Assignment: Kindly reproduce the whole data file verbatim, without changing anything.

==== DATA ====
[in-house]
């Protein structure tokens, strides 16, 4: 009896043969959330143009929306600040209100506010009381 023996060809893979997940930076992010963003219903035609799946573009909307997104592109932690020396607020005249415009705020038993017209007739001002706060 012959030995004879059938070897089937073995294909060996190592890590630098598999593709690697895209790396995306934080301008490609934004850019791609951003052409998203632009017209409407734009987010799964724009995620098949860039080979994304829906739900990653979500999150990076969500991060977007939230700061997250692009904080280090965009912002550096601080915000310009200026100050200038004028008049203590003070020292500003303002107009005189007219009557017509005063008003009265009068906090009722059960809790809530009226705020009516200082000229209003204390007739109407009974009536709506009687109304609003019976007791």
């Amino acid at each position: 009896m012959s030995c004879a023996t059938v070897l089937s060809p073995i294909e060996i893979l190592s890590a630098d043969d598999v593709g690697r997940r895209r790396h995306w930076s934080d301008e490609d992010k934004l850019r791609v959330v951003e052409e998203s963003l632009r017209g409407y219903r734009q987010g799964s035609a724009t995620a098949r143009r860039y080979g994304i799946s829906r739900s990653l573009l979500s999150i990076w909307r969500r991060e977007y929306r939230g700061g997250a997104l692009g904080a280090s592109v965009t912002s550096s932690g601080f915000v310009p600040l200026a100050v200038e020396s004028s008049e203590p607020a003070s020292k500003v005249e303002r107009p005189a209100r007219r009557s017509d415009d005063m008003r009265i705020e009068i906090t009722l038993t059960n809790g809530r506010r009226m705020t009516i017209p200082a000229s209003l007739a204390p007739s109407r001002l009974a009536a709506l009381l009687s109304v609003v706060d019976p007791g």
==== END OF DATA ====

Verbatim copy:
[in-house]
């Protein structure tokens, strides 16, 4: 009896043969959330143009929306600040209100506010009381 023996060809893979997940930076992010963003219903035609799946573009909307997104592109932690020396607020005249415009705020038993017209007739001002706060 012959030995004879059938070897089937073995294909060996190592890590630098598999593709690697895209790396995306934080301008490609934004850019791609951003052409998203632009017209409407734009987010799964724009995620098949860039080979994304829906739900990653979500999150990076969500991060977007939230700061997250692009904080280090965009912002550096601080915000310009200026100050200038004028008049203590003070020292500003303002107009005189007219009557017509005063008003009265009068906090009722059960809790809530009226705020009516200082000229209003204390007739109407009974009536709506009687109304609003019976007791």
């Amino acid at each position: 009896m012959s030995c004879a023996t059938v070897l089937s060809p073995i294909e060996i893979l190592s890590a630098d043969d598999v593709g690697r997940r895209r790396h995306w930076s934080d301008e490609d992010k934004l850019r791609v959330v951003e052409e998203s963003l632009r017209g409407y219903r734009q987010g799964s035609a724009t995620a098949r143009r860039y080979g994304i799946s829906r739900s990653l573009l979500s999150i990076w909307r969500r991060e977007y929306r939230g700061g997250a997104l692009g904080a280090s592109v965009t912002s550096s932690g601080f915000v310009p600040l200026a100050v200038e020396s004028s008049e203590p607020a003070s020292k500003v005249e303002r107009p005189a209100r007219r009557s017509d415009d005063m008003r009265i705020e009068i906090t009722l038993t059960n809790g809530r506010r009226m705020t009516i017209p200082a000229s209003l007739a204390p007739s109407r001002l009974a009536a709506l009381l009687s109304v609003v706060d019976p007791g």